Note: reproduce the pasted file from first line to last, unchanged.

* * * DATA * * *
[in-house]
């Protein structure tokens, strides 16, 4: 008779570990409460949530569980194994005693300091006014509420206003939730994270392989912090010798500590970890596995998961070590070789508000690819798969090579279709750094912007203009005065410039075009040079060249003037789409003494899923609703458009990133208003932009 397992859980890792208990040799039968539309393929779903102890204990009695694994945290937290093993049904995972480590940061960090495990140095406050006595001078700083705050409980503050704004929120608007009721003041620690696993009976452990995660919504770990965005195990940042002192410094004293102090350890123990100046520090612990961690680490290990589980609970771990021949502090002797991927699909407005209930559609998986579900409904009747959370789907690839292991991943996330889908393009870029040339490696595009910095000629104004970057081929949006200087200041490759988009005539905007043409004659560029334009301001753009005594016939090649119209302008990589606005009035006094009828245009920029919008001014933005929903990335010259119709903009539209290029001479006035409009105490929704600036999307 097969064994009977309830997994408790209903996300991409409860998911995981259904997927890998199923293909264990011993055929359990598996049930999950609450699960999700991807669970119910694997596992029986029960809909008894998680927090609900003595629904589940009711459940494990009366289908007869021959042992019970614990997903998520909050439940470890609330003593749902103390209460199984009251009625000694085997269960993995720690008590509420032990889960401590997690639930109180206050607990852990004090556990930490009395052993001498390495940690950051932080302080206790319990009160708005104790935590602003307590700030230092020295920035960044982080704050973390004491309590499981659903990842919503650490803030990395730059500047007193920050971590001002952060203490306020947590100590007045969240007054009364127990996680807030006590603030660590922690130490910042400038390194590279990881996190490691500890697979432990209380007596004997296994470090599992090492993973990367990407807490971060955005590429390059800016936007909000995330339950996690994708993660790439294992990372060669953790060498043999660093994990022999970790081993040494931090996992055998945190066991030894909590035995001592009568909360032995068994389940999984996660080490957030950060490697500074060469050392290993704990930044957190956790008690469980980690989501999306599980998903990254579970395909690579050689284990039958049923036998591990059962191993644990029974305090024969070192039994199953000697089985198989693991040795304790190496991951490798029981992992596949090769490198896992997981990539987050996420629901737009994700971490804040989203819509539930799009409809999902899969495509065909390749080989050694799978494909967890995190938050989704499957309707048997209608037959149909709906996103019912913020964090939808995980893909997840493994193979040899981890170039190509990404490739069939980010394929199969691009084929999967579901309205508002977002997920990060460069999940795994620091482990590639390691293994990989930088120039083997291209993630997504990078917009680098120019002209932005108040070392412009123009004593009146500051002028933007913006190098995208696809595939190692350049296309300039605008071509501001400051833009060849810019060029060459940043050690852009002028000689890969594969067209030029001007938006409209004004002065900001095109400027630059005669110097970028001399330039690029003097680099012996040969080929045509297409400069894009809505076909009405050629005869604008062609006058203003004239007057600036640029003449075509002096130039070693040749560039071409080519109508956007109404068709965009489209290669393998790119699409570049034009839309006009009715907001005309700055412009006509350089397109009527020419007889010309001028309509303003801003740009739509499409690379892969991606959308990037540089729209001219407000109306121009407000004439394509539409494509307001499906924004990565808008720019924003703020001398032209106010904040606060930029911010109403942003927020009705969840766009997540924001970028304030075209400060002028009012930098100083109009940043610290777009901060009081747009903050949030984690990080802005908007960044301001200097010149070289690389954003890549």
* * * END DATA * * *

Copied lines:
[in-house]
């Protein structure tokens, strides 16, 4: 008779570990409460949530569980194994005693300091006014509420206003939730994270392989912090010798500590970890596995998961070590070789508000690819798969090579279709750094912007203009005065410039075009040079060249003037789409003494899923609703458009990133208003932009 397992859980890792208990040799039968539309393929779903102890204990009695694994945290937290093993049904995972480590940061960090495990140095406050006595001078700083705050409980503050704004929120608007009721003041620690696993009976452990995660919504770990965005195990940042002192410094004293102090350890123990100046520090612990961690680490290990589980609970771990021949502090002797991927699909407005209930559609998986579900409904009747959370789907690839292991991943996330889908393009870029040339490696595009910095000629104004970057081929949006200087200041490759988009005539905007043409004659560029334009301001753009005594016939090649119209302008990589606005009035006094009828245009920029919008001014933005929903990335010259119709903009539209290029001479006035409009105490929704600036999307 097969064994009977309830997994408790209903996300991409409860998911995981259904997927890998199923293909264990011993055929359990598996049930999950609450699960999700991807669970119910694997596992029986029960809909008894998680927090609900003595629904589940009711459940494990009366289908007869021959042992019970614990997903998520909050439940470890609330003593749902103390209460199984009251009625000694085997269960993995720690008590509420032990889960401590997690639930109180206050607990852990004090556990930490009395052993001498390495940690950051932080302080206790319990009160708005104790935590602003307590700030230092020295920035960044982080704050973390004491309590499981659903990842919503650490803030990395730059500047007193920050971590001002952060203490306020947590100590007045969240007054009364127990996680807030006590603030660590922690130490910042400038390194590279990881996190490691500890697979432990209380007596004997296994470090599992090492993973990367990407807490971060955005590429390059800016936007909000995330339950996690994708993660790439294992990372060669953790060498043999660093994990022999970790081993040494931090996992055998945190066991030894909590035995001592009568909360032995068994389940999984996660080490957030950060490697500074060469050392290993704990930044957190956790008690469980980690989501999306599980998903990254579970395909690579050689284990039958049923036998591990059962191993644990029974305090024969070192039994199953000697089985198989693991040795304790190496991951490798029981992992596949090769490198896992997981990539987050996420629901737009994700971490804040989203819509539930799009409809999902899969495509065909390749080989050694799978494909967890995190938050989704499957309707048997209608037959149909709906996103019912913020964090939808995980893909997840493994193979040899981890170039190509990404490739069939980010394929199969691009084929999967579901309205508002977002997920990060460069999940795994620091482990590639390691293994990989930088120039083997291209993630997504990078917009680098120019002209932005108040070392412009123009004593009146500051002028933007913006190098995208696809595939190692350049296309300039605008071509501001400051833009060849810019060029060459940043050690852009002028000689890969594969067209030029001007938006409209004004002065900001095109400027630059005669110097970028001399330039690029003097680099012996040969080929045509297409400069894009809505076909009405050629005869604008062609006058203003004239007057600036640029003449075509002096130039070693040749560039071409080519109508956007109404068709965009489209290669393998790119699409570049034009839309006009009715907001005309700055412009006509350089397109009527020419007889010309001028309509303003801003740009739509499409690379892969991606959308990037540089729209001219407000109306121009407000004439394509539409494509307001499906924004990565808008720019924003703020001398032209106010904040606060930029911010109403942003927020009705969840766009997540924001970028304030075209400060002028009012930098100083109009940043610290777009901060009081747009903050949030984690990080802005908007960044301001200097010149070289690389954003890549």